- According to two chief executive of technology companies, Age-tech, i.e. applications of technology designed to address issues faced by elderly people, are often left unexploited as they do not appeal to “kids doing start-ups”.
- Age tech start-up Birdie has designed a system for care workers to digitise and keep track of notes on elderly people living in care facilities. The company has thus far raised €9.5m, with more than 100 UK providers already using the tech.
- Birdie is also trialling a combination of static motion and sonar sensors designed to pick up irregularities in behaviour through machine learning that could indicate health issues.
- Another tech company (which remains unnamed) is targeting the steadily growing Alzheimer’s therapeutics market through specially designed devices/toys that stimulate cognitive function.
Analysis and Comments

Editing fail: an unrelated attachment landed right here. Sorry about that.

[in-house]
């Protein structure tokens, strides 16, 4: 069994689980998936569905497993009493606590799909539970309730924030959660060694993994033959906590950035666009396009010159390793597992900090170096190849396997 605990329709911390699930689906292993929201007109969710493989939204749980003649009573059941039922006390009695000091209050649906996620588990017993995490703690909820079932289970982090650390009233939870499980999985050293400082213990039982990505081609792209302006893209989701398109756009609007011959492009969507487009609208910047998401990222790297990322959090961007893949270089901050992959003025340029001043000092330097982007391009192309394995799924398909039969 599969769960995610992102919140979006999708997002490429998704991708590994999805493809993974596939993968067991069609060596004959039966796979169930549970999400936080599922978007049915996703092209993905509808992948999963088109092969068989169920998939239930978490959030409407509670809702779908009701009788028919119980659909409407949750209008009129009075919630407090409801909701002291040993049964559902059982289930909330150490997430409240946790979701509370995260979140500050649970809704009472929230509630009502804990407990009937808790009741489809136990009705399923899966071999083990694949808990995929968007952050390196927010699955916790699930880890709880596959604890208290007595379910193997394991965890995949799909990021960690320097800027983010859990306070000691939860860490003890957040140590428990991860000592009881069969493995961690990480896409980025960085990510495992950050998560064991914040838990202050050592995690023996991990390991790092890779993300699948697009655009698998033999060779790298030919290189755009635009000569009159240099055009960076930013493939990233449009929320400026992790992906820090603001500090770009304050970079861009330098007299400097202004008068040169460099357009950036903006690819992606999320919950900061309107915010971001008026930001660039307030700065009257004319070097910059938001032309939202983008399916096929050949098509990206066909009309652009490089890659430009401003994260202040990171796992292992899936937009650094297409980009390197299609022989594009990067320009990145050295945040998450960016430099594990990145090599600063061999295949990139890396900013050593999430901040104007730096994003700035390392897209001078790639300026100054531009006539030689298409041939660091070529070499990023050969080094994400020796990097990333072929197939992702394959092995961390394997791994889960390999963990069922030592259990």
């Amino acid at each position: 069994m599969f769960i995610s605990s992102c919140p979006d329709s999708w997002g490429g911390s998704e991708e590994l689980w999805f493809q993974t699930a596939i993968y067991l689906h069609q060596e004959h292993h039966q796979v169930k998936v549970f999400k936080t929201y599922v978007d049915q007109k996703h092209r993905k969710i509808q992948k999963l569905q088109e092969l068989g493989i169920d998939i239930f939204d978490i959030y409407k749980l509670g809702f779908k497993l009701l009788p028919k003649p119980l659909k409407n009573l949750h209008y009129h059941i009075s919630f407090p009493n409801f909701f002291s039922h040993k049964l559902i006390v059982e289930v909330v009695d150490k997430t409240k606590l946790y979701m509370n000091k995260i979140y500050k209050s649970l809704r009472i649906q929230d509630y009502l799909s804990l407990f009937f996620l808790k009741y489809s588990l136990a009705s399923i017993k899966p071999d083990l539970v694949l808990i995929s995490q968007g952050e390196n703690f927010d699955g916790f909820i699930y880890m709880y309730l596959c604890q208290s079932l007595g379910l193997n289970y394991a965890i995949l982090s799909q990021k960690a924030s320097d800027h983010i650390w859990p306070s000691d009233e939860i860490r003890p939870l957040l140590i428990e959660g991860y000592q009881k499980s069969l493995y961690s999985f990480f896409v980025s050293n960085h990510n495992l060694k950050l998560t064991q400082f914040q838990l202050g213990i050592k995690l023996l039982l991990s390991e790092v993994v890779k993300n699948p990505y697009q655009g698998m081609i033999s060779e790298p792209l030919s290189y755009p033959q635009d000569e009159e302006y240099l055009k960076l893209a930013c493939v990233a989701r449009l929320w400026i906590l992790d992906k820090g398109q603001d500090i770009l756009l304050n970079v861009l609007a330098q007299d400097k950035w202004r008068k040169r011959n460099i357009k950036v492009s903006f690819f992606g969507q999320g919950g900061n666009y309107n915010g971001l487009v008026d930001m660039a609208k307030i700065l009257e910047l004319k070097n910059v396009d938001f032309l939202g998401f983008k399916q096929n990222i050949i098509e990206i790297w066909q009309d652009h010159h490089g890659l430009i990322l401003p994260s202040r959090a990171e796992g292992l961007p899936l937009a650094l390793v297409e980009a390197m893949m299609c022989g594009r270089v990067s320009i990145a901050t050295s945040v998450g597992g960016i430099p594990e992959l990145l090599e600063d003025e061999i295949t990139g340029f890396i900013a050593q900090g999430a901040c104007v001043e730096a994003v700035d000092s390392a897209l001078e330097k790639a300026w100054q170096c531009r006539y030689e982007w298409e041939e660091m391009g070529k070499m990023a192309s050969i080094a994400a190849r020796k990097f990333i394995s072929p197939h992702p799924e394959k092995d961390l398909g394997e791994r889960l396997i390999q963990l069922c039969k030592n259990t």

- The author makes an important point towards the end of the article by highlighting that the typical customer for technology such as the above is likely to be an older person who is caring for an elderly relative.
- As such, players in this space that aren’t exclusively targeting care facilities are in the tricky position of having to design solutions for the use of people who themselves might be similarly uncomprehending of thetech as their elderly charges (the article includes an example of a healthcare start-up which failed for that reason).
- Last year was an interesting year for Age-tech, as it saw PointClickCare, a leading Canadian SaaS platform targeted at the long-term and post-acute care market, valued at a minimum of USD1bn following its latest funding round.
- See here for a 2019 Age-tech market map including both listed and private players.